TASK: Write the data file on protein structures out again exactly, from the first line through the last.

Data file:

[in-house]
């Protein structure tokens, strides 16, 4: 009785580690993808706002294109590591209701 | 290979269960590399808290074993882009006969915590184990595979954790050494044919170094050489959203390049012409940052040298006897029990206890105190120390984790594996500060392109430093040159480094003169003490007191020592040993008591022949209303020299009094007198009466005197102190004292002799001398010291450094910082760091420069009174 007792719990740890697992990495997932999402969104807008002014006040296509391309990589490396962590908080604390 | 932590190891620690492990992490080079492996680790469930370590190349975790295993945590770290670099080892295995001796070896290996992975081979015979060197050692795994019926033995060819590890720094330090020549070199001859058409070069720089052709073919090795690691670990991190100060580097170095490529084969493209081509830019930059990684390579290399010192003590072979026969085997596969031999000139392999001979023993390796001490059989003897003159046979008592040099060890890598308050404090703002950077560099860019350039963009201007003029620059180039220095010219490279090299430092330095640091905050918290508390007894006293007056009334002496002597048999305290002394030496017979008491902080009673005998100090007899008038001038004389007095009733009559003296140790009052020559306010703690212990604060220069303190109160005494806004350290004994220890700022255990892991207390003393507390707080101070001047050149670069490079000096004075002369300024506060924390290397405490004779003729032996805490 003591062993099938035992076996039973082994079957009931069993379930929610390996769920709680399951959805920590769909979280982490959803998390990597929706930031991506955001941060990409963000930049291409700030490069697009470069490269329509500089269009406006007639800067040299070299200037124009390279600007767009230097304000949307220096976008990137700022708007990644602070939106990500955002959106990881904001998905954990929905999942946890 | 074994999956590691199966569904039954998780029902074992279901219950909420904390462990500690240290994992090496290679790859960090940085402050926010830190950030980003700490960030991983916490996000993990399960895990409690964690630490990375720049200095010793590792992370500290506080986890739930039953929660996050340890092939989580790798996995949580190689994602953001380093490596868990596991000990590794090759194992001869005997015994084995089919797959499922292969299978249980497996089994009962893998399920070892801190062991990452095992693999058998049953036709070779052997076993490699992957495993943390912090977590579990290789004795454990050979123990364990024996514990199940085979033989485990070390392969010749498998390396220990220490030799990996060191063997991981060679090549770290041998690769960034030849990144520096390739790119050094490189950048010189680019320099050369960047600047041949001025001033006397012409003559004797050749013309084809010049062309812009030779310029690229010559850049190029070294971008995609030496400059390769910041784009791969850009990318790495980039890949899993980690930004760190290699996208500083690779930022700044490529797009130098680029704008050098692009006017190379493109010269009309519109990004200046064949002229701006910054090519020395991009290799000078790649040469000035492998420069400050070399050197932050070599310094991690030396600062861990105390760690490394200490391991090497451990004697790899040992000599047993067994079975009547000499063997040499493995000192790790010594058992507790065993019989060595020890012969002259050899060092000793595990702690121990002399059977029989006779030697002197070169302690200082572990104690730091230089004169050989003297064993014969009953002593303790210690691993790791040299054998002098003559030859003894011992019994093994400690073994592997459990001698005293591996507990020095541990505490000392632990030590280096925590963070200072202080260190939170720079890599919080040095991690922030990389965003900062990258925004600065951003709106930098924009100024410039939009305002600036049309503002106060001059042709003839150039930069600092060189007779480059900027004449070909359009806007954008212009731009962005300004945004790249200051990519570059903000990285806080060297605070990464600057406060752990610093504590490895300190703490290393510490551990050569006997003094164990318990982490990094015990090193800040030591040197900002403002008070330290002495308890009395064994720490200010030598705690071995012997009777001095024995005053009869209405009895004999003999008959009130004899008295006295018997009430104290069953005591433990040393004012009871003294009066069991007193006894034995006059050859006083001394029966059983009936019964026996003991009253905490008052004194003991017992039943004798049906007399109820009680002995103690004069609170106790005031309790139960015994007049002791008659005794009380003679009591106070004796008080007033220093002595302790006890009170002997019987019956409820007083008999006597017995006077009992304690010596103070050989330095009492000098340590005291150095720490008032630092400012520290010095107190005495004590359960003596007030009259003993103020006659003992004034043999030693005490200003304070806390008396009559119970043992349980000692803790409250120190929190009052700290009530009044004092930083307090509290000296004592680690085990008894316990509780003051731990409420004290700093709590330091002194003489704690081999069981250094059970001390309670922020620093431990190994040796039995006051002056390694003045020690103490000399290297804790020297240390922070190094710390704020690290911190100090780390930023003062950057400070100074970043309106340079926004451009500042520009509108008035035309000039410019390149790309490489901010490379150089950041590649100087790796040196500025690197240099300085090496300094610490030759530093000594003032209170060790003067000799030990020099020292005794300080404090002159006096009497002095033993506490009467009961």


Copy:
[in-house]
């Protein structure tokens, strides 16, 4: 009785580690993808706002294109590591209701 | 290979269960590399808290074993882009006969915590184990595979954790050494044919170094050489959203390049012409940052040298006897029990206890105190120390984790594996500060392109430093040159480094003169003490007191020592040993008591022949209303020299009094007198009466005197102190004292002799001398010291450094910082760091420069009174 007792719990740890697992990495997932999402969104807008002014006040296509391309990589490396962590908080604390 | 932590190891620690492990992490080079492996680790469930370590190349975790295993945590770290670099080892295995001796070896290996992975081979015979060197050692795994019926033995060819590890720094330090020549070199001859058409070069720089052709073919090795690691670990991190100060580097170095490529084969493209081509830019930059990684390579290399010192003590072979026969085997596969031999000139392999001979023993390796001490059989003897003159046979008592040099060890890598308050404090703002950077560099860019350039963009201007003029620059180039220095010219490279090299430092330095640091905050918290508390007894006293007056009334002496002597048999305290002394030496017979008491902080009673005998100090007899008038001038004389007095009733009559003296140790009052020559306010703690212990604060220069303190109160005494806004350290004994220890700022255990892991207390003393507390707080101070001047050149670069490079000096004075002369300024506060924390290397405490004779003729032996805490 003591062993099938035992076996039973082994079957009931069993379930929610390996769920709680399951959805920590769909979280982490959803998390990597929706930031991506955001941060990409963000930049291409700030490069697009470069490269329509500089269009406006007639800067040299070299200037124009390279600007767009230097304000949307220096976008990137700022708007990644602070939106990500955002959106990881904001998905954990929905999942946890 | 074994999956590691199966569904039954998780029902074992279901219950909420904390462990500690240290994992090496290679790859960090940085402050926010830190950030980003700490960030991983916490996000993990399960895990409690964690630490990375720049200095010793590792992370500290506080986890739930039953929660996050340890092939989580790798996995949580190689994602953001380093490596868990596991000990590794090759194992001869005997015994084995089919797959499922292969299978249980497996089994009962893998399920070892801190062991990452095992693999058998049953036709070779052997076993490699992957495993943390912090977590579990290789004795454990050979123990364990024996514990199940085979033989485990070390392969010749498998390396220990220490030799990996060191063997991981060679090549770290041998690769960034030849990144520096390739790119050094490189950048010189680019320099050369960047600047041949001025001033006397012409003559004797050749013309084809010049062309812009030779310029690229010559850049190029070294971008995609030496400059390769910041784009791969850009990318790495980039890949899993980690930004760190290699996208500083690779930022700044490529797009130098680029704008050098692009006017190379493109010269009309519109990004200046064949002229701006910054090519020395991009290799000078790649040469000035492998420069400050070399050197932050070599310094991690030396600062861990105390760690490394200490391991090497451990004697790899040992000599047993067994079975009547000499063997040499493995000192790790010594058992507790065993019989060595020890012969002259050899060092000793595990702690121990002399059977029989006779030697002197070169302690200082572990104690730091230089004169050989003297064993014969009953002593303790210690691993790791040299054998002098003559030859003894011992019994093994400690073994592997459990001698005293591996507990020095541990505490000392632990030590280096925590963070200072202080260190939170720079890599919080040095991690922030990389965003900062990258925004600065951003709106930098924009100024410039939009305002600036049309503002106060001059042709003839150039930069600092060189007779480059900027004449070909359009806007954008212009731009962005300004945004790249200051990519570059903000990285806080060297605070990464600057406060752990610093504590490895300190703490290393510490551990050569006997003094164990318990982490990094015990090193800040030591040197900002403002008070330290002495308890009395064994720490200010030598705690071995012997009777001095024995005053009869209405009895004999003999008959009130004899008295006295018997009430104290069953005591433990040393004012009871003294009066069991007193006894034995006059050859006083001394029966059983009936019964026996003991009253905490008052004194003991017992039943004798049906007399109820009680002995103690004069609170106790005031309790139960015994007049002791008659005794009380003679009591106070004796008080007033220093002595302790006890009170002997019987019956409820007083008999006597017995006077009992304690010596103070050989330095009492000098340590005291150095720490008032630092400012520290010095107190005495004590359960003596007030009259003993103020006659003992004034043999030693005490200003304070806390008396009559119970043992349980000692803790409250120190929190009052700290009530009044004092930083307090509290000296004592680690085990008894316990509780003051731990409420004290700093709590330091002194003489704690081999069981250094059970001390309670922020620093431990190994040796039995006051002056390694003045020690103490000399290297804790020297240390922070190094710390704020690290911190100090780390930023003062950057400070100074970043309106340079926004451009500042520009509108008035035309000039410019390149790309490489901010490379150089950041590649100087790796040196500025690197240099300085090496300094610490030759530093000594003032209170060790003067000799030990020099020292005794300080404090002159006096009497002095033993506490009467009961």